I had the opportunity to taste through some wines from Fattoria di Fèlsina, a winery in Tuscany, when Andrea Bonivento from Fèlsina visited Stockholm, invited by their Swedish importer Vinunic. Fèlsina is located in Castelnuovo Berardenga, which is in the southern part of the Chianti Classico area.
The most well-known wine from Fèlsina is Fontalloro, which is a 100% Sangiovese wine which is usually counted to the “Super Tuscan” category, since it is a wine characterised by “modern” winemaking. The first Fontalloro vintage was 1983.
The grapes for Fontalloro originates from three vineyards, two in the Chianti Classico area and one in Chianti Colli Senesi. The wine spends 18-24 months in oak barrels before bottling, and they use a mixture of new French oak and barrels that have been used once before. Nowadays the proportion of new oak 45-50%.
The comparison between the 2011 and the older vintages gave me the impression that they propably have somewhat reduced the oak character in Fontalloro in recent years, something that was specifically mentioned for their white wine from the 2007 vintage. To me, this is a positive development. Also, they did quite a bit of replanting in the early 2000s, with vine clones they considered better, and this can also have affected the wine in a positive direction in recent years.
Fontalloro is classified as an IGT Toscana, which formally is a simpler classification than e.g. DOCG Chianti Classico, which is used for some other Fèlsina wines. The reason is that Fontalloro originally, being a varietal Sangiovese, fell outside the Chianti regulations of the day, thatb allowed a maximum of 70% Sangiovese and required at least 10% white grapes to be included in the red wines. Nowadays, Felsina could be a DOCG Chianti, but Fèlsina has chosen to keep it an IGT Toscana.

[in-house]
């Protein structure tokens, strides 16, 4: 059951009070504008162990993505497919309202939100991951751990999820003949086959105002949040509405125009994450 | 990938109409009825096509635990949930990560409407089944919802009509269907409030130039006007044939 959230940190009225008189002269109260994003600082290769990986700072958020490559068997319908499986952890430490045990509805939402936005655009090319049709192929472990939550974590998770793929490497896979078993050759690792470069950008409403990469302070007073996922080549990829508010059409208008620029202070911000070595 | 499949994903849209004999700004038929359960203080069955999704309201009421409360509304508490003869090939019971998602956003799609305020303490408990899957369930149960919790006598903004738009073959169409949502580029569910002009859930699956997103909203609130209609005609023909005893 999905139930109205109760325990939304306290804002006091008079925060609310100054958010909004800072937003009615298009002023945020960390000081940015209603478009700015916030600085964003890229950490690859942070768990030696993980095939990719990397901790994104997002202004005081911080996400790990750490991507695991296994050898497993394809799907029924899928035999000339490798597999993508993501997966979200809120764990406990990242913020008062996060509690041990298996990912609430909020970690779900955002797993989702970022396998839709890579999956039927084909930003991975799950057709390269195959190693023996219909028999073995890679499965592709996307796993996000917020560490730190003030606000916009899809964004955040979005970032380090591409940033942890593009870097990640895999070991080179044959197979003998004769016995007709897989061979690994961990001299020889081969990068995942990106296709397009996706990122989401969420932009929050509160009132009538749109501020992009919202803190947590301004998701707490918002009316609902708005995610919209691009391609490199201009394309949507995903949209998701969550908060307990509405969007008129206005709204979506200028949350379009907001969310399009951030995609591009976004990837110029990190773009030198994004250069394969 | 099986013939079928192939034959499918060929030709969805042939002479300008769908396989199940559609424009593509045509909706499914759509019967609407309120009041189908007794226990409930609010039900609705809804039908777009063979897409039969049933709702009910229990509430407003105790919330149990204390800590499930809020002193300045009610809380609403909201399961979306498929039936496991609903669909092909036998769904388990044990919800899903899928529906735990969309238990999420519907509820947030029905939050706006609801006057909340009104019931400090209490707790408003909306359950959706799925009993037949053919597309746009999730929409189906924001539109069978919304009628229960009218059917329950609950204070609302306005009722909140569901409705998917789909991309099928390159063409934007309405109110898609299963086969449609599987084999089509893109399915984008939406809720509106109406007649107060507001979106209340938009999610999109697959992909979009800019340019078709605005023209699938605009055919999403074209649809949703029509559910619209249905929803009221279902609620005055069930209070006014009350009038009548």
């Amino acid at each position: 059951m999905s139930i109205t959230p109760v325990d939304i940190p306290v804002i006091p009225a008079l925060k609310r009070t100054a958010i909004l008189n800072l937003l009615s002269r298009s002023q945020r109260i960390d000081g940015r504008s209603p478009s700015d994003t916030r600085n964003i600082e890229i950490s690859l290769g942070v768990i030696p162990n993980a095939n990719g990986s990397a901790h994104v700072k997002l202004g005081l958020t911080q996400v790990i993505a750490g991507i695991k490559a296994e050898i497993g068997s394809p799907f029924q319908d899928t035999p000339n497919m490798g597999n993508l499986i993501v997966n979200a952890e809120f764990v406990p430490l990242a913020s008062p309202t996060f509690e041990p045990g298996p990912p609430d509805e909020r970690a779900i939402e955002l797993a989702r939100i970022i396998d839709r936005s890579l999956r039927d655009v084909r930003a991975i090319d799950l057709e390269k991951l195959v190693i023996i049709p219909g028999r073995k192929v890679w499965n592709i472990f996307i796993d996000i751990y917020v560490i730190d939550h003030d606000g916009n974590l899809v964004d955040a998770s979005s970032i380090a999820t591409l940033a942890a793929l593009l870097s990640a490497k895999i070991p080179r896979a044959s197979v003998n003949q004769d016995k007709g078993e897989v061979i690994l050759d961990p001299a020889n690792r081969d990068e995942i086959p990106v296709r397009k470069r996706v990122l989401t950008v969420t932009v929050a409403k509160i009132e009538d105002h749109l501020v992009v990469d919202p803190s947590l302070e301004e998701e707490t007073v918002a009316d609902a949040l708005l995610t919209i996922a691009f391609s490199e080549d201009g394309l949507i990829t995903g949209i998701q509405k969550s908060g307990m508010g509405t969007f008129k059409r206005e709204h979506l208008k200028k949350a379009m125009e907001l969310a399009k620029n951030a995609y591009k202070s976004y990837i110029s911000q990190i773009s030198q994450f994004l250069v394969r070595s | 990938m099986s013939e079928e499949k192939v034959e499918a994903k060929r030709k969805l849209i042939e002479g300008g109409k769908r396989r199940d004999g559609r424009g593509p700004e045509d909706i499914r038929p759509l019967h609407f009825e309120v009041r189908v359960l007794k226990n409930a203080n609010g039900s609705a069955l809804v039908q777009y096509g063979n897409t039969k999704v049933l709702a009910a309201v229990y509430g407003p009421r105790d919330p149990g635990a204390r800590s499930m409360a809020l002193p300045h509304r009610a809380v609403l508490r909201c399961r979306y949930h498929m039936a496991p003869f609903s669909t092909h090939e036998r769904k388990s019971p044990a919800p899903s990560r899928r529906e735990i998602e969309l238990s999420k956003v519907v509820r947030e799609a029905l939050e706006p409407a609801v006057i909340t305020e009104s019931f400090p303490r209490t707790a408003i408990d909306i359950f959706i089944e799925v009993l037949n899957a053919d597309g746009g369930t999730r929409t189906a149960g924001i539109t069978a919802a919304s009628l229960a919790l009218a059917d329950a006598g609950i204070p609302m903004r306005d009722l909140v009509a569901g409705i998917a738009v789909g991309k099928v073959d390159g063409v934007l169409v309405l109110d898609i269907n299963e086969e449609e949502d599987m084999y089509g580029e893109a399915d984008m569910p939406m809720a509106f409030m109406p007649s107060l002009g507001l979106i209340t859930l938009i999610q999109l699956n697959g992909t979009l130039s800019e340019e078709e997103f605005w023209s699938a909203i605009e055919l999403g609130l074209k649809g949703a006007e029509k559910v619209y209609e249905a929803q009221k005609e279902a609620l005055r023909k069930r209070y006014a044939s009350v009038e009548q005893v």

I got the impression that Fèlsina doesn’t see the term “Super Tuscan” to be particularly important to use, perhaps because there has been a bit of an inflation in its use in recent year. It probably also contributes that they really are a Sangiovese producer rather than winery that uses French grape varieties. The first Super Tuscans were Bordeaux blends or blends of Sangiovese with Bordeaux grapes classified as a lowly Vino da Tavola. This was the classification for “table wines” that was intended for wines considerably more modest than the simplest straw-decorated Chianti in its round fiasco bottle. In 1992, the possibility to use the “medium category” IGT Toscana was added, and since then it has been the most used designation for Super Tuscans, with the exception of those in DOC Bolgheri.
Medium red with a lighter edge. Nose with cherries, “crushed stone” minerality, spices, oak barrel notes with some chocolate, hints of flowery notes and liqueur. Palate with cherries, prominent acidity, noticeable tannins, good concentration, and stony minerality. Young and firm, 91+ p. Tasted from a half bottle.
The 2011 shows less obvious oak barrel notes and more elegance compared to the two other vintages, and more berry-dominated notes. Compared to the 2011 of the sister wine Rancio (see further down in this post), the 2011 Fontalloro has distinctly more firm and balanced palate. As a vintage, 2011 was not too easy for the producers, but the hot summer is not really noticeable in this wine.
Medium red colour, slightly darker and more opaque core with a lighter edge. Nose with cherries and somewhat developed notes with dried spices and other spicy notes, hints of leather and barnyard aromas, some crushed stone minerality, and rather well integrated oak barrel notes. Palate with cherries and other berries, good concentration, prominent acidity, noticeable tannins, some stony minerality, and an aftertaste with tannins and minerality. Still rather young on the palate, 91 p.